Section: C Library Functions (3)
- check an ACL for validity
Linux Access Control Lists library (libacl, -lacl).
Fn acl_check acl_t acl int *last
function checks the ACL referred to by the argument
The three required entries ACL_USER_OBJ, ACL_GROUP_OBJ, and ACL_OTHER
must exist exactly once in the ACL. If the ACL contains any ACL_USER or
ACL_GROUP entries, then an ACL_MASK entry is also required. The ACL
may contain at most one ACL_MASK entry.
The user identifiers must be unique among all entries of type ACL_USER.
The group identifiers must be unique among all entries of type ACL_GROUP.
If the ACL referred to by
returns a positive error code that indicates which type of error was detected.
The following symbolic error codes are defined:
The ACL contains multiple entries that have a tag type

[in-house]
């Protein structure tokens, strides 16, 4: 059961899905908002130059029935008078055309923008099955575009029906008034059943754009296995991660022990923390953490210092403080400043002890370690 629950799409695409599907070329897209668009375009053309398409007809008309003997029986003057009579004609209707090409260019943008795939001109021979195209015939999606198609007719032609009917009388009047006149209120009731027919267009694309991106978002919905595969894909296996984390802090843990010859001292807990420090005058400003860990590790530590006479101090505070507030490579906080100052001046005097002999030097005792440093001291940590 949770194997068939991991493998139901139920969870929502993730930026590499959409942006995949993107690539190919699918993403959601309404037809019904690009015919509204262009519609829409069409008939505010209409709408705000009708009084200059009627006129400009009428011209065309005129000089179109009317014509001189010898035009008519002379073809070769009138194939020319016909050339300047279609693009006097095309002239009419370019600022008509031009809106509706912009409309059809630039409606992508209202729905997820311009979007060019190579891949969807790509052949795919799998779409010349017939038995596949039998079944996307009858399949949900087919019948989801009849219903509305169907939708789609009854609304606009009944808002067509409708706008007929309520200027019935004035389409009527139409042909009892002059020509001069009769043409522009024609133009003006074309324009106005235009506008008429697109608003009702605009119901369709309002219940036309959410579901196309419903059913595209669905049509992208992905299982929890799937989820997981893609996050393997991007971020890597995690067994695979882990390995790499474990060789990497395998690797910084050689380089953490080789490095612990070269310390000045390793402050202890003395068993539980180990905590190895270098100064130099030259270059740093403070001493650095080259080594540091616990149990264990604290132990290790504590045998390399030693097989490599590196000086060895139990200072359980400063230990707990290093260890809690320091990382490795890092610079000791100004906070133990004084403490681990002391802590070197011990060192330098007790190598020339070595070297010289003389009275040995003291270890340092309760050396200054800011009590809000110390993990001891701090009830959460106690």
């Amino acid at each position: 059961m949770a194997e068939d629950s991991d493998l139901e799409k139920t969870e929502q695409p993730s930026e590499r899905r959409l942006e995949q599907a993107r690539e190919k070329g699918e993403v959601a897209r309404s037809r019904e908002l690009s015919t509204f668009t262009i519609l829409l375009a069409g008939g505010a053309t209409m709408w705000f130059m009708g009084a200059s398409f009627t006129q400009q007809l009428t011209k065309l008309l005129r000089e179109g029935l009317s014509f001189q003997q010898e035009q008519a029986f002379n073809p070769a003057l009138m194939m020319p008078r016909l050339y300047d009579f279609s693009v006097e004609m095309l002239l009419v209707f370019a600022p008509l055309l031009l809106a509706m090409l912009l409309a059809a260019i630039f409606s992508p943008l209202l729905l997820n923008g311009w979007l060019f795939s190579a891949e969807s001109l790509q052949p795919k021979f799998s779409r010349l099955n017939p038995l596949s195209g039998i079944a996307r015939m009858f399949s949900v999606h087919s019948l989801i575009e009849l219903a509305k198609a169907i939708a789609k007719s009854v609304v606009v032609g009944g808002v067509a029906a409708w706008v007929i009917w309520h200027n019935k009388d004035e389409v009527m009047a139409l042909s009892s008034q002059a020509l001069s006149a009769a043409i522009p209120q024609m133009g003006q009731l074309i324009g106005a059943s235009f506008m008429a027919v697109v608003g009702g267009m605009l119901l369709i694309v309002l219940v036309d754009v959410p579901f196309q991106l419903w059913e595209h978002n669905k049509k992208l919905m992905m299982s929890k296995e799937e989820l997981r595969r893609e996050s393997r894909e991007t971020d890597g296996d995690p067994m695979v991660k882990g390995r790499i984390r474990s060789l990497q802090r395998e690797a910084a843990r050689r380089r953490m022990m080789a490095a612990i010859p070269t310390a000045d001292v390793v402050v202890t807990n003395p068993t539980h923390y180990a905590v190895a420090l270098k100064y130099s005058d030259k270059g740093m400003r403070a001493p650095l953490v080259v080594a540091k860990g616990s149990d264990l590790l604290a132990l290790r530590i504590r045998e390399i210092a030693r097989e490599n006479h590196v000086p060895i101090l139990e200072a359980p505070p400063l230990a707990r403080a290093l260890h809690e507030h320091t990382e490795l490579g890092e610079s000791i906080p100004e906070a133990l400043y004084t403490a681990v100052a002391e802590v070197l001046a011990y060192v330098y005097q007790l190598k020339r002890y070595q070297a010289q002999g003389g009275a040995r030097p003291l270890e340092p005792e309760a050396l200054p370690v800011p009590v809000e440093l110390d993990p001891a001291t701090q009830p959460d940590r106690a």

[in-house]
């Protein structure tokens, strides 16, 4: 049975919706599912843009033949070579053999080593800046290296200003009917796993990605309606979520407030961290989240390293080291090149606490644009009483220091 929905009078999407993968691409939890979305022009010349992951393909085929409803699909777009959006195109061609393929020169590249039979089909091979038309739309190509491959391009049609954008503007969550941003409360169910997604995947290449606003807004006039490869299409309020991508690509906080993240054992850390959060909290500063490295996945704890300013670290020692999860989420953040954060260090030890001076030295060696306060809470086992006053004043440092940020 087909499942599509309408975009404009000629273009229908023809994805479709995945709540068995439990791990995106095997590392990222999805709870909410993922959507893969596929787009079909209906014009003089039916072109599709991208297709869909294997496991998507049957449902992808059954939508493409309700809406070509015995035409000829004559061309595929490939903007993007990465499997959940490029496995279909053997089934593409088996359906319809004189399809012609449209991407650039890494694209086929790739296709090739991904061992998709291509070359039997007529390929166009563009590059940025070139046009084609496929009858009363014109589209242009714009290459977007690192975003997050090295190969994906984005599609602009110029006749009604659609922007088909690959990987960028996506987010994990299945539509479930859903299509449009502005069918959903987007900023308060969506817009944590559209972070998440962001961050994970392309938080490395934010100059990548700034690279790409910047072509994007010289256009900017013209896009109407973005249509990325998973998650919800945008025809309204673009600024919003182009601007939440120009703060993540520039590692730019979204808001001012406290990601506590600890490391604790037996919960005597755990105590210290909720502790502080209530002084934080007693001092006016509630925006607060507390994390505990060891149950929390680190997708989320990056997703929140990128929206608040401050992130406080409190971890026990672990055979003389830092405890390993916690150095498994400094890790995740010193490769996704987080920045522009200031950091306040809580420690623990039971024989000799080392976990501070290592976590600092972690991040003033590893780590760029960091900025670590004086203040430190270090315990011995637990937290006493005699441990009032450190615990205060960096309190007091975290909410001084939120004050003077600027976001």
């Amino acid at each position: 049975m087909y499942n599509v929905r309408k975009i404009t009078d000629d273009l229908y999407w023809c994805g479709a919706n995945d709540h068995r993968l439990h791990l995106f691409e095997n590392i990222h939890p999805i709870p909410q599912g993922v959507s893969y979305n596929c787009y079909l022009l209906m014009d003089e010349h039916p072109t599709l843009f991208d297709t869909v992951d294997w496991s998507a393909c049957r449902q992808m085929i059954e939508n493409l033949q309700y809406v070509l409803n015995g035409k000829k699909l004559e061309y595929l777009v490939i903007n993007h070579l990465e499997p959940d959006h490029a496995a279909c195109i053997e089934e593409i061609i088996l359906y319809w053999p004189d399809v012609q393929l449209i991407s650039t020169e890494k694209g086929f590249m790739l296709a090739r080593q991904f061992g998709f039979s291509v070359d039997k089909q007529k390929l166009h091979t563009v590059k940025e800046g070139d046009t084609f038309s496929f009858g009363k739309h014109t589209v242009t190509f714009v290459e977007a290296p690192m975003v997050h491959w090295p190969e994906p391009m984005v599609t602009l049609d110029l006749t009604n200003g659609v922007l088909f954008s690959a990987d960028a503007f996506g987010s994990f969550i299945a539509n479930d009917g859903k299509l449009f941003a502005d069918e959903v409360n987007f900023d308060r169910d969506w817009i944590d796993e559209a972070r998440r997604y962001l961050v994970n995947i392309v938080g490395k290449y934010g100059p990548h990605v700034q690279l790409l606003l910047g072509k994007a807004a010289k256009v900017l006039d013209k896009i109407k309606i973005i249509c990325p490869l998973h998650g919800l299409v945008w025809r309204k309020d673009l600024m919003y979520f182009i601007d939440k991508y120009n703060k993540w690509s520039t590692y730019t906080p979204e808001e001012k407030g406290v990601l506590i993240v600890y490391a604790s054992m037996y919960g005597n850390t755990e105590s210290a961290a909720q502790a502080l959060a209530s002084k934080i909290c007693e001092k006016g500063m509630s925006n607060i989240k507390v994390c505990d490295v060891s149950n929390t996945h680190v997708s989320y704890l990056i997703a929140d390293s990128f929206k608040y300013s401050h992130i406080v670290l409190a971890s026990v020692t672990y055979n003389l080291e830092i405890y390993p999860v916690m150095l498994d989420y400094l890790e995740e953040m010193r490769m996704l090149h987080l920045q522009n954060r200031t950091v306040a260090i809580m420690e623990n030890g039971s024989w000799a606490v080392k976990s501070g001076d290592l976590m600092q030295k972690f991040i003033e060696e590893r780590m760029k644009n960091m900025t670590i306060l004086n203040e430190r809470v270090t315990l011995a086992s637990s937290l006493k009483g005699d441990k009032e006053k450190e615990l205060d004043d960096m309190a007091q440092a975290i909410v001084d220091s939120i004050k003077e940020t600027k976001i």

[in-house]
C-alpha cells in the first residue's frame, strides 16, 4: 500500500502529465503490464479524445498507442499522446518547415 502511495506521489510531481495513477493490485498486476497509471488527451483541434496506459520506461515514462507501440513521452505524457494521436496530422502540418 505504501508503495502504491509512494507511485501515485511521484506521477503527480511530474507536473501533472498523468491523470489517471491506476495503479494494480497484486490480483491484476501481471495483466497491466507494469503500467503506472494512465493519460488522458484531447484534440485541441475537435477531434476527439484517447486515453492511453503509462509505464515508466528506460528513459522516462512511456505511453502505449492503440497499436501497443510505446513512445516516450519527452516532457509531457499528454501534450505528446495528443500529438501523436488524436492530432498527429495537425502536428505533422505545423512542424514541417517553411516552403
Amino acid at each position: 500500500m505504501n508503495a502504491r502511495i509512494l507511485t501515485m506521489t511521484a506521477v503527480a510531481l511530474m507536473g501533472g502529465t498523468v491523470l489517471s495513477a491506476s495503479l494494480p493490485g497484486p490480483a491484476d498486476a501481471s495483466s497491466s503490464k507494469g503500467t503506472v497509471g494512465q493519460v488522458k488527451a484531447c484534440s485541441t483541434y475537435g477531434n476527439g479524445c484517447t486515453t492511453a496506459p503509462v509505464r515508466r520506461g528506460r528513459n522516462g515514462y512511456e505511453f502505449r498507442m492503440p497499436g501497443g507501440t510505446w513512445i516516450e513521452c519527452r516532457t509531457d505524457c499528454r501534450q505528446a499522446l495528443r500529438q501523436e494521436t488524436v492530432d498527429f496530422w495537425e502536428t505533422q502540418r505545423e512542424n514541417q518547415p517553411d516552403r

that may occur at most once.
The ACL contains multiple ACL_USER entries with the same user ID, or
multiple ACL_GROUP entries with the same group ID.
A required entry is missing.
The ACL contains an invalid entry tag type.
function can be used to translate error codes to text messages.
In addition, if the pointer
assigns the number of the ACL entry at which the error was detected to
the value pointed to by
Entries are numbered starting with zero, in the order in which they would be
returned by the
If successful, the
if the ACL referred to by
is valid, and a positive error code if the ACL is invalid. Otherwise, a
is returned and the global variable
is set to indicate the error.
If any of the following conditions occur, the
to the corresponding value:
- Bq Er EINVAL
is not a valid pointer to an ACL.
This is a non-portable, Linux specific extension to the ACL manipulation
functions defined in IEEE Std 1003.1e draft 17 ("POSIX.1e", abandoned).
An Andreas Gruenbacher Aq firstname.lastname@example.org